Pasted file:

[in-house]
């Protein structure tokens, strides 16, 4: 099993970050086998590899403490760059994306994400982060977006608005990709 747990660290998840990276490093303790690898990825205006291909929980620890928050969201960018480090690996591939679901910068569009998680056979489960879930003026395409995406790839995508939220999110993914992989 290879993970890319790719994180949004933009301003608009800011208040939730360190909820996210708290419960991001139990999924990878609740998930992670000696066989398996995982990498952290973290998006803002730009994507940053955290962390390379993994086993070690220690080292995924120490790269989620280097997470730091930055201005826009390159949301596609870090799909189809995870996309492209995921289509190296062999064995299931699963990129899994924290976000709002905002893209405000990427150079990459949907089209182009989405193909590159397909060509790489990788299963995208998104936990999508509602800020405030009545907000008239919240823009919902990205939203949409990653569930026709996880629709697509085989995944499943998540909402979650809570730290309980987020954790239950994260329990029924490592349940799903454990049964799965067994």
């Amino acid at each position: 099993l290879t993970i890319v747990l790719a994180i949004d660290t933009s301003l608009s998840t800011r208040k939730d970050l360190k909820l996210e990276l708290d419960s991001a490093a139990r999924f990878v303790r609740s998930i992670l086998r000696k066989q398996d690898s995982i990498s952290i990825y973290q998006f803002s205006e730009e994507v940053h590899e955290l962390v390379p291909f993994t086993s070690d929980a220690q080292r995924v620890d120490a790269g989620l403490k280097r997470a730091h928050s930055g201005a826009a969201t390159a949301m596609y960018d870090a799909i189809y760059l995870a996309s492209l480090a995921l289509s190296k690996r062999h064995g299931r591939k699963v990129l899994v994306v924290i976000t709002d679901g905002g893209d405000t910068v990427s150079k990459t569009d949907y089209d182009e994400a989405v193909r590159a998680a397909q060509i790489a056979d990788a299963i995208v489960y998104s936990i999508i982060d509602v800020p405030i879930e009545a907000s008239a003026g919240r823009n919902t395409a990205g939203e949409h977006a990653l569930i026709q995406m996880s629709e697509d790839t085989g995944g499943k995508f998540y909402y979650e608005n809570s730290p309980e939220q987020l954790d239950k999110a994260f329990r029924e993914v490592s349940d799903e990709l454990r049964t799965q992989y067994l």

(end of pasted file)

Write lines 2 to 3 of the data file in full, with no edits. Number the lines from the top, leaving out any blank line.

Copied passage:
């Protein structure tokens, strides 16, 4: 099993970050086998590899403490760059994306994400982060977006608005990709 747990660290998840990276490093303790690898990825205006291909929980620890928050969201960018480090690996591939679901910068569009998680056979489960879930003026395409995406790839995508939220999110993914992989 290879993970890319790719994180949004933009301003608009800011208040939730360190909820996210708290419960991001139990999924990878609740998930992670000696066989398996995982990498952290973290998006803002730009994507940053955290962390390379993994086993070690220690080292995924120490790269989620280097997470730091930055201005826009390159949301596609870090799909189809995870996309492209995921289509190296062999064995299931699963990129899994924290976000709002905002893209405000990427150079990459949907089209182009989405193909590159397909060509790489990788299963995208998104936990999508509602800020405030009545907000008239919240823009919902990205939203949409990653569930026709996880629709697509085989995944499943998540909402979650809570730290309980987020954790239950994260329990029924490592349940799903454990049964799965067994």
């Amino acid at each position: 099993l290879t993970i890319v747990l790719a994180i949004d660290t933009s301003l608009s998840t800011r208040k939730d970050l360190k909820l996210e990276l708290d419960s991001a490093a139990r999924f990878v303790r609740s998930i992670l086998r000696k066989q398996d690898s995982i990498s952290i990825y973290q998006f803002s205006e730009e994507v940053h590899e955290l962390v390379p291909f993994t086993s070690d929980a220690q080292r995924v620890d120490a790269g989620l403490k280097r997470a730091h928050s930055g201005a826009a969201t390159a949301m596609y960018d870090a799909i189809y760059l995870a996309s492209l480090a995921l289509s190296k690996r062999h064995g299931r591939k699963v990129l899994v994306v924290i976000t709002d679901g905002g893209d405000t910068v990427s150079k990459t569009d949907y089209d182009e994400a989405v193909r590159a998680a397909q060509i790489a056979d990788a299963i995208v489960y998104s936990i999508i982060d509602v800020p405030i879930e009545a907000s008239a003026g919240r823009n919902t395409a990205g939203e949409h977006a990653l569930i026709q995406m996880s629709e697509d790839t085989g995944g499943k995508f998540y909402y979650e608005n809570s730290p309980e939220q987020l954790d239950k999110a994260f329990r029924e993914v490592s349940d799903e990709l454990r049964t799965q992989y067994l």